By the way, when the Oak Meadow group was at a conference in Alaska last May, they contributed to a fundraiser for the 34th annual Yukon Quest, writing messages on the protective booties that the dogs wear in the race (they need a LOT of them!). One of Oak Meadow’s booties was on team #3!
Here are some books that you might enjoy for further reading:
The Oak Meadow curriculum offers many opportunities to learn how to research and write reports. Note that I wrote LEARN, because most middle school students are just beginning to learn how to find appropriate resources for a topic and how to organize the information into an interesting, cohesive, and fact-filled report.
Finding a reliable source can begin with a trip to the library for magazines, encyclopedias, newspapers, biographies, and lots more! Some students don’t have a library nearby and so they use the internet for their research. Reliable sites are usually ones that end in .org, .net, or .edu. I like to use the Great Websites for Kids as a starting point. Their website notes that the site is an “Internet guide of child-safe sites selected by a committee of the American Library Association.” You can choose a subject such as “sciences” and then choose a specific subject of interest. Give it a try!
There’s a lot in the news these days about what is fact and what is opinion. When I read reports by students I often write, “Make sure you back up your opinion with a reliable source that explains the facts that you are basing your opinion on.” Some students are learning that an opinion can be based on fact, and they’re backing it up with a quotation from a reliable source. For instance, I received a research report on sound frequencies for an 8th grade physics lesson. I was impressed with the three sources and the examples that the student used for his research. However, most impressive was the use of quotations from his sources that added strength to his examples. Convincing a reader that what you’ve written is true, rather than just your opinion, is pretty important! When you use a quote from a reliable source you give your opinion validity. It allows the reader to trust that your opinion is based on fact.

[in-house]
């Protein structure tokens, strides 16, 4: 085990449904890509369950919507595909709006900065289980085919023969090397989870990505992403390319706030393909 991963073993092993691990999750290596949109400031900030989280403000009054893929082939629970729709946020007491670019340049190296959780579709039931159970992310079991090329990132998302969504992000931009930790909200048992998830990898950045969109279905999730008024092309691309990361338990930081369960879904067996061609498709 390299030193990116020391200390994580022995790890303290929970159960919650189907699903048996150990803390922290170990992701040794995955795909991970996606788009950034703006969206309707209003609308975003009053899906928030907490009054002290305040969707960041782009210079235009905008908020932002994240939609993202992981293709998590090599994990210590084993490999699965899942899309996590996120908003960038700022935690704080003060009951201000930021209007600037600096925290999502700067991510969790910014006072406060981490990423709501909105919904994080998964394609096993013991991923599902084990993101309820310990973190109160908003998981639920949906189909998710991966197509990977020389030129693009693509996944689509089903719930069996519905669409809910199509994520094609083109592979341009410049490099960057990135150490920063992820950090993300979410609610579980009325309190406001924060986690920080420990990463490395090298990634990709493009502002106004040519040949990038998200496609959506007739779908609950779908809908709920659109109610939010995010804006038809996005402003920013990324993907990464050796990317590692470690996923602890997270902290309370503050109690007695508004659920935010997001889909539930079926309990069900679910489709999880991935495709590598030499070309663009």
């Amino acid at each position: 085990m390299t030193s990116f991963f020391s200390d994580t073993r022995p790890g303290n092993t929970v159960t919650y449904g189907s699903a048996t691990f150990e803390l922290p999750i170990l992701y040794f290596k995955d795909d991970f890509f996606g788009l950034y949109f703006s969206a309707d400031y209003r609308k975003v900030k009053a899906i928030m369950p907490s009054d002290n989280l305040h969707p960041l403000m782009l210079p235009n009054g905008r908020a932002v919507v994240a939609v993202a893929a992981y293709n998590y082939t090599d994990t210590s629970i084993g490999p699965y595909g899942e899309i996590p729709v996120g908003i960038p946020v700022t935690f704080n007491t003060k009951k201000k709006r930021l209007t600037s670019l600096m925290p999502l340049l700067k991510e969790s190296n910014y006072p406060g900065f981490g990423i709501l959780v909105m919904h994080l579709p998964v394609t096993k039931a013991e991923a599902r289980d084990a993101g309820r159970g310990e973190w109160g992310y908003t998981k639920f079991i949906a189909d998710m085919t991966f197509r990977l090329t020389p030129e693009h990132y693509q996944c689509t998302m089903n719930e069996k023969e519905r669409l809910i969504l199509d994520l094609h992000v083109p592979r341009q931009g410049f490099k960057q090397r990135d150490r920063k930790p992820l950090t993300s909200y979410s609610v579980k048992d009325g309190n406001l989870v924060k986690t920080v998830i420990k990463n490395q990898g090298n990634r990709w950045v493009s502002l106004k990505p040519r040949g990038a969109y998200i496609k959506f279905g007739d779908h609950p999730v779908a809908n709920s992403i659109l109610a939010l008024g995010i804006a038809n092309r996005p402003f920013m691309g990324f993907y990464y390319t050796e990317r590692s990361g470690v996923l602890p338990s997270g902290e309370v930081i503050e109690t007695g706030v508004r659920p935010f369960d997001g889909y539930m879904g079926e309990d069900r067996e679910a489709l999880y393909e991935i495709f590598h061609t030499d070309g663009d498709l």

The Stonekeeper book #1 of the Amulet series by Kazu Kibuishi
I was at the public library the other day when I overheard a librarian ask a student what genre she had to read for an assignment. “Genre? What’s genre?” the student asked. I listened as the librarian explained that books are written in different genres. She went on to explain that in fiction for example, there is the mystery genre, science fiction genre, or even fantasy genre. Then the student asked what genre graphic novels are because she wanted to read one. I was very interested in the answer because I really love graphic novels! I’ve read quite a few and lately my favorites are Cardboard by Doug TenNapel and Roller Girl by Victoria Jamieson. They are both entertaining and inspiring stories with lively illustrations.